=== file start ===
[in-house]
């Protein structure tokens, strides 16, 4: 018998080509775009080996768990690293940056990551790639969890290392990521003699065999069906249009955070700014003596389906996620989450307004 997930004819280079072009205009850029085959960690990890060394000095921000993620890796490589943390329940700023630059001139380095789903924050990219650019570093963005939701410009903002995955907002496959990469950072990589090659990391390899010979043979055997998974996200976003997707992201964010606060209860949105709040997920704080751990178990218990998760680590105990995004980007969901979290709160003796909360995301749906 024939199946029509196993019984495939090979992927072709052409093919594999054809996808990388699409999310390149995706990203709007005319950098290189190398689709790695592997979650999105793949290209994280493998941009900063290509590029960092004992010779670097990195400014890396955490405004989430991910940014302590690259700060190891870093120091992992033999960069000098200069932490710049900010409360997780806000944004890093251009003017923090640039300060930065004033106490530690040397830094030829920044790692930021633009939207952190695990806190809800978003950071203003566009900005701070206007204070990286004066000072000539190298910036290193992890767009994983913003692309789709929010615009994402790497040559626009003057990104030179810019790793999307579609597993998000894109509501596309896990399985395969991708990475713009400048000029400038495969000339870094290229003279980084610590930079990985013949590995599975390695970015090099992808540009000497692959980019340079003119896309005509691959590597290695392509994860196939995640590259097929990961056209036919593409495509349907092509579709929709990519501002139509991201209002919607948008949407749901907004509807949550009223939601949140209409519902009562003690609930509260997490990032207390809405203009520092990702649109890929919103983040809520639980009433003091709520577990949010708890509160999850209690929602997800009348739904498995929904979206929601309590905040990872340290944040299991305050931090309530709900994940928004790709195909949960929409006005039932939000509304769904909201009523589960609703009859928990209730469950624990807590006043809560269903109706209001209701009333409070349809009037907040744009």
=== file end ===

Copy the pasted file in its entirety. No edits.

[in-house]
């Protein structure tokens, strides 16, 4: 018998080509775009080996768990690293940056990551790639969890290392990521003699065999069906249009955070700014003596389906996620989450307004 997930004819280079072009205009850029085959960690990890060394000095921000993620890796490589943390329940700023630059001139380095789903924050990219650019570093963005939701410009903002995955907002496959990469950072990589090659990391390899010979043979055997998974996200976003997707992201964010606060209860949105709040997920704080751990178990218990998760680590105990995004980007969901979290709160003796909360995301749906 024939199946029509196993019984495939090979992927072709052409093919594999054809996808990388699409999310390149995706990203709007005319950098290189190398689709790695592997979650999105793949290209994280493998941009900063290509590029960092004992010779670097990195400014890396955490405004989430991910940014302590690259700060190891870093120091992992033999960069000098200069932490710049900010409360997780806000944004890093251009003017923090640039300060930065004033106490530690040397830094030829920044790692930021633009939207952190695990806190809800978003950071203003566009900005701070206007204070990286004066000072000539190298910036290193992890767009994983913003692309789709929010615009994402790497040559626009003057990104030179810019790793999307579609597993998000894109509501596309896990399985395969991708990475713009400048000029400038495969000339870094290229003279980084610590930079990985013949590995599975390695970015090099992808540009000497692959980019340079003119896309005509691959590597290695392509994860196939995640590259097929990961056209036919593409495509349907092509579709929709990519501002139509991201209002919607948008949407749901907004509807949550009223939601949140209409519902009562003690609930509260997490990032207390809405203009520092990702649109890929919103983040809520639980009433003091709520577990949010708890509160999850209690929602997800009348739904498995929904979206929601309590905040990872340290944040299991305050931090309530709900994940928004790709195909949960929409006005039932939000509304769904909201009523589960609703009859928990209730469950624990807590006043809560269903109706209001209701009333409070349809009037907040744009």